Install SELinux on Ubuntu 22.04

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According to the official Security Enhanced Linux project page, SELinux is a security enhancement to Linux. Linux-based security-sensitive projects largely standardize on it. Ubuntu 22.04 is compatible with SELinux and these instructions make it available on your Ubuntu 22.04 host. The steps in this guide appear as command line instructions. Both physical and virtual machines can be configured for SELinux, but it is not possible to enable SELinux in a Docker container without additional steps not covered here.

Before You Begin

  1. If you have not already done so, create a Linode account and Compute Instance. See our Getting Started with Linode and Creating a Compute Instance guides.

  2. Follow our Setting Up and Securing a Compute Instance guide to update your system. You may also wish to set the timezone, configure your hostname, create a limited user account, and harden SSH access.

The steps in this guide require root privileges. Be sure to run the steps below as root or with the sudo prefix. For more information on privileges, see our Users and Groups guide.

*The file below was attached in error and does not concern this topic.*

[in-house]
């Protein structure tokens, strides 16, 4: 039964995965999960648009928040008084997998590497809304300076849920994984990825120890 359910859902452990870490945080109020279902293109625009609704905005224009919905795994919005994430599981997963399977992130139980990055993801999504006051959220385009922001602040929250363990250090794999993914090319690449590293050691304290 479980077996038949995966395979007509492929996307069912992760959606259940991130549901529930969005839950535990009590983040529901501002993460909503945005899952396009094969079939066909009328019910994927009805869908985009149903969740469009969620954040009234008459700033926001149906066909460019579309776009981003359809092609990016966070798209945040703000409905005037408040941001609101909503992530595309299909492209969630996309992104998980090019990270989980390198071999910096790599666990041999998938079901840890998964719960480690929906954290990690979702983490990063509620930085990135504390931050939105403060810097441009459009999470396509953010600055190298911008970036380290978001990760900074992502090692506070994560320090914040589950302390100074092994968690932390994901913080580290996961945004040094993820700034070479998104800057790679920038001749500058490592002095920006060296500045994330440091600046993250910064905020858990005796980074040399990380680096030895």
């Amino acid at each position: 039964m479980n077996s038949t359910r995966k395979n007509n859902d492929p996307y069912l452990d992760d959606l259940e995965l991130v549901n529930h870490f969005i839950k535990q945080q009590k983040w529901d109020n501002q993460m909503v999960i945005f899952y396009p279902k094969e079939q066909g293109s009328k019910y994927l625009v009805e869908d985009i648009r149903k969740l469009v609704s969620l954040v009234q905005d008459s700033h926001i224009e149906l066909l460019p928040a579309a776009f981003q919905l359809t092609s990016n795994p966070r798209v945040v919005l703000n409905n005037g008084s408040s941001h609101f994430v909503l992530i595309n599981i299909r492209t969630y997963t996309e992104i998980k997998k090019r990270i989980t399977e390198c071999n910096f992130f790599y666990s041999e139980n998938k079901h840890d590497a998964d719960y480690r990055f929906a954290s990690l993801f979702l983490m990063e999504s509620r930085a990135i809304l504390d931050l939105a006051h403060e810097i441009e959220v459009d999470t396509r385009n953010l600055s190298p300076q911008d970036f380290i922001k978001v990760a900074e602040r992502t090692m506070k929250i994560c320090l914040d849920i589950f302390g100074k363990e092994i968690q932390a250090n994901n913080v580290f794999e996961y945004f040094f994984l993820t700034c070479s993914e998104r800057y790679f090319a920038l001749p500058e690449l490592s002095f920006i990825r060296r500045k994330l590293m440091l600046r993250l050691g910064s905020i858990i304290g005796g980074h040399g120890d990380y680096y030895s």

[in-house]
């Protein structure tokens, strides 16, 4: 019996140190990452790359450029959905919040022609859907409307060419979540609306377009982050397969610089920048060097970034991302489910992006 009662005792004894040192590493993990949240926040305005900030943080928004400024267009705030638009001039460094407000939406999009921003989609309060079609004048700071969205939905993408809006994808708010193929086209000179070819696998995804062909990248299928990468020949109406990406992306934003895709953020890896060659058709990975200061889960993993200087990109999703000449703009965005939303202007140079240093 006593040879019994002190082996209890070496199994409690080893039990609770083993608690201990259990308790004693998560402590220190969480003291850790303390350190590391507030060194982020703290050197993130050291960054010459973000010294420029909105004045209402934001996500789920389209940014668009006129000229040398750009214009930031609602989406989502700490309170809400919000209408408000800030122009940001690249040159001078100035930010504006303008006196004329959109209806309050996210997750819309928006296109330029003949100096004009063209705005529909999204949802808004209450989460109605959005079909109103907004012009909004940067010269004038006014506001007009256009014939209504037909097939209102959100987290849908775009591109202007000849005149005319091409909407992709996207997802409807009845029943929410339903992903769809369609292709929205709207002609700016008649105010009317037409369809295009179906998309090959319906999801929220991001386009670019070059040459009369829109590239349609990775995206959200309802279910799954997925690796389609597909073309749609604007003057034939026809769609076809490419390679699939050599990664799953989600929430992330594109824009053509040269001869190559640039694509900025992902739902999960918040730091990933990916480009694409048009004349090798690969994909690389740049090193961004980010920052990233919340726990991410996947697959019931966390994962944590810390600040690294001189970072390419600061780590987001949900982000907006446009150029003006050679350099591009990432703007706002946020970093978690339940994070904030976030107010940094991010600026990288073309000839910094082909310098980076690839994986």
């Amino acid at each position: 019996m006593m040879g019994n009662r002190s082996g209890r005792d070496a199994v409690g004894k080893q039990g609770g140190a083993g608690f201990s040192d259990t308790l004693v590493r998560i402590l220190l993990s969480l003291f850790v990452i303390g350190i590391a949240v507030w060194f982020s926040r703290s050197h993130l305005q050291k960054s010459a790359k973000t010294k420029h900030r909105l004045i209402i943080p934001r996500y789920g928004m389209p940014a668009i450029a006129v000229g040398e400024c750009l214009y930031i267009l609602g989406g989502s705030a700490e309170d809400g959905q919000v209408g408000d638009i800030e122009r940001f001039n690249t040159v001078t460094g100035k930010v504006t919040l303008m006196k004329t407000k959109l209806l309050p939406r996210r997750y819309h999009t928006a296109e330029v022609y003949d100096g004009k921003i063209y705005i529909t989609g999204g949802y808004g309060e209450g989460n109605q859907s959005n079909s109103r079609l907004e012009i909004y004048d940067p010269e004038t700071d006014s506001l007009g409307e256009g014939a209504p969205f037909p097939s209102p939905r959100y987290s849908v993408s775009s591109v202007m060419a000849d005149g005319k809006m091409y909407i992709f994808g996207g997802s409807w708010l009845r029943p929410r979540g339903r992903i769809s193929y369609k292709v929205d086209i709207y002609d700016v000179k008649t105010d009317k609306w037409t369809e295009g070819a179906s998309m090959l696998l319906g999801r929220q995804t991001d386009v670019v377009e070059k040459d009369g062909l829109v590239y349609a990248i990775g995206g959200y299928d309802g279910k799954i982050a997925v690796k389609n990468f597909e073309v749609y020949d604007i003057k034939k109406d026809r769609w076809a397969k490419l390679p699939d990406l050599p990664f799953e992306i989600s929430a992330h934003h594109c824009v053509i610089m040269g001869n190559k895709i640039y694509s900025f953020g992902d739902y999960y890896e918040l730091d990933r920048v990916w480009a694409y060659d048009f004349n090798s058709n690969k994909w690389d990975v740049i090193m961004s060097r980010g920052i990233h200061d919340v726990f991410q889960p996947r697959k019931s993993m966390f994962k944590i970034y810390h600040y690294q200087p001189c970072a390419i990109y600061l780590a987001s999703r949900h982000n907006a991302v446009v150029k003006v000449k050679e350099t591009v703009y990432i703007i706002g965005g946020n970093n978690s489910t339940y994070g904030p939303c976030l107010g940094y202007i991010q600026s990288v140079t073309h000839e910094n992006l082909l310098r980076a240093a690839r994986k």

SELinux Installation

SELinux’s technical basis is access control, meaning how different users can and cannot read, write, update, remove, or otherwise change different resources, and how administrators manage those differences. Over twenty years ago, SELinux introduced tools to enhance conventional Linux so these administrative chores are now less complex and more reliable. SELinux is currently implemented as a Mandatory Access Control (MAC) module within the kernel.

A standard modern Ubuntu distribution includes AppArmor, a Linux application security system which emphasizes ease-of-use and routine reliability. Both AppArmor and SELinux work through the Linux Security Module (LSM) interface. Since Linux only permits a single LSM to be active, the first step in an SELinux installation is to deactivate AppArmor.

SELinux alters parts of Linux profoundly. An error in its installation can easily render an entire host unresponsive. Make backups, be prepared to dispose or recycle a particular instance, and work with care. Start your SELinux experiments in permissive mode, and make backups again before any switch to enforcing mode. The simplest SELinux installations are somewhat time-consuming, as they affect the entire filesystem. Each reboot takes a while, since SELinux methodically confirms the state of all filesystems and other resources.